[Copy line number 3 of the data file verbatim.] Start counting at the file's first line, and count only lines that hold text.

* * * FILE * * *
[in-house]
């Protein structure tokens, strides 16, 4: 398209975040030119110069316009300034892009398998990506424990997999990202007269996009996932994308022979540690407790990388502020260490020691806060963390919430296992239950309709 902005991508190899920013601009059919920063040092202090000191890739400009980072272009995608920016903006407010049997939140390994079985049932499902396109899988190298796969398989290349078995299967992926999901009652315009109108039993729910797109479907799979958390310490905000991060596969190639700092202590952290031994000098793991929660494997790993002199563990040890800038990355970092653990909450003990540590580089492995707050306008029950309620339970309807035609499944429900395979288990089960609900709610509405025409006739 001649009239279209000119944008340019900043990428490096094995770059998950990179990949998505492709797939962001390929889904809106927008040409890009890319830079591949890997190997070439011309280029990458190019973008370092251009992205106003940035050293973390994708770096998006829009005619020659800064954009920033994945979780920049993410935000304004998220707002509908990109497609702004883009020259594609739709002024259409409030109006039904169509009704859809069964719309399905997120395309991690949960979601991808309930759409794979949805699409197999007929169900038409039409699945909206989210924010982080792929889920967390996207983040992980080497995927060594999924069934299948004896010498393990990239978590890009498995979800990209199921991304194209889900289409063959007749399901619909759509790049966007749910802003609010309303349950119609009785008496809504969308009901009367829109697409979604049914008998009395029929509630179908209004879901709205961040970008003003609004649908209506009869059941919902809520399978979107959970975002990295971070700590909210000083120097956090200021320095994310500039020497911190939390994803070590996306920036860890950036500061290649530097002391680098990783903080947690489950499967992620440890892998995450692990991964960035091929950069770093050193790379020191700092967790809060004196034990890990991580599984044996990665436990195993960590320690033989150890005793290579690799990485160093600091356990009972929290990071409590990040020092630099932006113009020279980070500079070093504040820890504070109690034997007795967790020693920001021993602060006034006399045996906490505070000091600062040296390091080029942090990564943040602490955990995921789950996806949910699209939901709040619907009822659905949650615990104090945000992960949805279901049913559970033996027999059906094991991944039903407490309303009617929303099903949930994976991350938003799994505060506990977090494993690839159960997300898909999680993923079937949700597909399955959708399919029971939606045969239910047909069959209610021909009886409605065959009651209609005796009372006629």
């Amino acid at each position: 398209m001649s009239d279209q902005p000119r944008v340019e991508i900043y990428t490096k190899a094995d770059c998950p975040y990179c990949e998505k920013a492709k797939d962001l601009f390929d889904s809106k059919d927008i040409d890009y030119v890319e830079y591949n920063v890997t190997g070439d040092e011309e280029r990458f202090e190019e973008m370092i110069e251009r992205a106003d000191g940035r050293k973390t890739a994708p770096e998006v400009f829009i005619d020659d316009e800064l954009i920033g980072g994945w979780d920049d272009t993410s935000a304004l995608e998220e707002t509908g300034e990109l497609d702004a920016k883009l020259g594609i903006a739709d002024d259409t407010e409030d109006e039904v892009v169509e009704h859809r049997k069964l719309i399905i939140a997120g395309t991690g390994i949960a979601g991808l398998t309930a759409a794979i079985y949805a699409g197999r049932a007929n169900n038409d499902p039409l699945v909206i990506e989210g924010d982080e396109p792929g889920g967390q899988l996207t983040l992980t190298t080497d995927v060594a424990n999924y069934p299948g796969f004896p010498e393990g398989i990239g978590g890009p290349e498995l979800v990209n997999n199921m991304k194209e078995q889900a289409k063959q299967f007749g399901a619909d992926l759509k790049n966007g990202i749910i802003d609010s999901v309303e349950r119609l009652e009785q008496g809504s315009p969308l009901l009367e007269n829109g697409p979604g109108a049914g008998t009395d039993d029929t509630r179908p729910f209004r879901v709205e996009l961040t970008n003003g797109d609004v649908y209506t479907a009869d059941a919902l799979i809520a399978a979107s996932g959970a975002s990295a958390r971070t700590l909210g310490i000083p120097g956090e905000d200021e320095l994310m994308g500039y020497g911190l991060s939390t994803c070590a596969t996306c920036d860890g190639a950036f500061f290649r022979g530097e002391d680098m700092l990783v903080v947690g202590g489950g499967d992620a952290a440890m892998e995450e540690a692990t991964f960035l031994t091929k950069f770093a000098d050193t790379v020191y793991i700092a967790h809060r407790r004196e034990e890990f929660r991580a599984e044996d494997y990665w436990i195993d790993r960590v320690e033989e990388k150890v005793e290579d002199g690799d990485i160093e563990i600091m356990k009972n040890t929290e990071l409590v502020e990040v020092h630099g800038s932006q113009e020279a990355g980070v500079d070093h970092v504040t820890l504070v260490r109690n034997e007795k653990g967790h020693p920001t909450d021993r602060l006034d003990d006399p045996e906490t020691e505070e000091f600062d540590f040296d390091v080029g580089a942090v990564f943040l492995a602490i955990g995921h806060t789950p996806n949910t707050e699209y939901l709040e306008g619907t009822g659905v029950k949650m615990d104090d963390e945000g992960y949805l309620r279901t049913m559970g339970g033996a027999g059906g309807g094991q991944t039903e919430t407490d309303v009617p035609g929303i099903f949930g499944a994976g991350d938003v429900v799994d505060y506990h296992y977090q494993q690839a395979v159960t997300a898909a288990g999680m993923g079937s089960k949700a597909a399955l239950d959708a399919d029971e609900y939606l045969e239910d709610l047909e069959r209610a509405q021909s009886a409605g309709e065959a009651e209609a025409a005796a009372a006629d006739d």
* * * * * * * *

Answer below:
């Amino acid at each position: 398209m001649s009239d279209q902005p000119r944008v340019e991508i900043y990428t490096k190899a094995d770059c998950p975040y990179c990949e998505k920013a492709k797939d962001l601009f390929d889904s809106k059919d927008i040409d890009y030119v890319e830079y591949n920063v890997t190997g070439d040092e011309e280029r990458f202090e190019e973008m370092i110069e251009r992205a106003d000191g940035r050293k973390t890739a994708p770096e998006v400009f829009i005619d020659d316009e800064l954009i920033g980072g994945w979780d920049d272009t993410s935000a304004l995608e998220e707002t509908g300034e990109l497609d702004a920016k883009l020259g594609i903006a739709d002024d259409t407010e409030d109006e039904v892009v169509e009704h859809r049997k069964l719309i399905i939140a997120g395309t991690g390994i949960a979601g991808l398998t309930a759409a794979i079985y949805a699409g197999r049932a007929n169900n038409d499902p039409l699945v909206i990506e989210g924010d982080e396109p792929g889920g967390q899988l996207t983040l992980t190298t080497d995927v060594a424990n999924y069934p299948g796969f004896p010498e393990g398989i990239g978590g890009p290349e498995l979800v990209n997999n199921m991304k194209e078995q889900a289409k063959q299967f007749g399901a619909d992926l759509k790049n966007g990202i749910i802003d609010s999901v309303e349950r119609l009652e009785q008496g809504s315009p969308l009901l009367e007269n829109g697409p979604g109108a049914g008998t009395d039993d029929t509630r179908p729910f209004r879901v709205e996009l961040t970008n003003g797109d609004v649908y209506t479907a009869d059941a919902l799979i809520a399978a979107s996932g959970a975002s990295a958390r971070t700590l909210g310490i000083p120097g956090e905000d200021e320095l994310m994308g500039y020497g911190l991060s939390t994803c070590a596969t996306c920036d860890g190639a950036f500061f290649r022979g530097e002391d680098m700092l990783v903080v947690g202590g489950g499967d992620a952290a440890m892998e995450e540690a692990t991964f960035l031994t091929k950069f770093a000098d050193t790379v020191y793991i700092a967790h809060r407790r004196e034990e890990f929660r991580a599984e044996d494997y990665w436990i195993d790993r960590v320690e033989e990388k150890v005793e290579d002199g690799d990485i160093e563990i600091m356990k009972n040890t929290e990071l409590v502020e990040v020092h630099g800038s932006q113009e020279a990355g980070v500079d070093h970092v504040t820890l504070v260490r109690n034997e007795k653990g967790h020693p920001t909450d021993r602060l006034d003990d006399p045996e906490t020691e505070e000091f600062d540590f040296d390091v080029g580089a942090v990564f943040l492995a602490i955990g995921h806060t789950p996806n949910t707050e699209y939901l709040e306008g619907t009822g659905v029950k949650m615990d104090d963390e945000g992960y949805l309620r279901t049913m559970g339970g033996a027999g059906g309807g094991q991944t039903e919430t407490d309303v009617p035609g929303i099903f949930g499944a994976g991350d938003v429900v799994d505060y506990h296992y977090q494993q690839a395979v159960t997300a898909a288990g999680m993923g079937s089960k949700a597909a399955l239950d959708a399919d029971e609900y939606l045969e239910d709610l047909e069959r209610a509405q021909s009886a409605g309709e065959a009651e209609a025409a005796a009372a006629d006739d």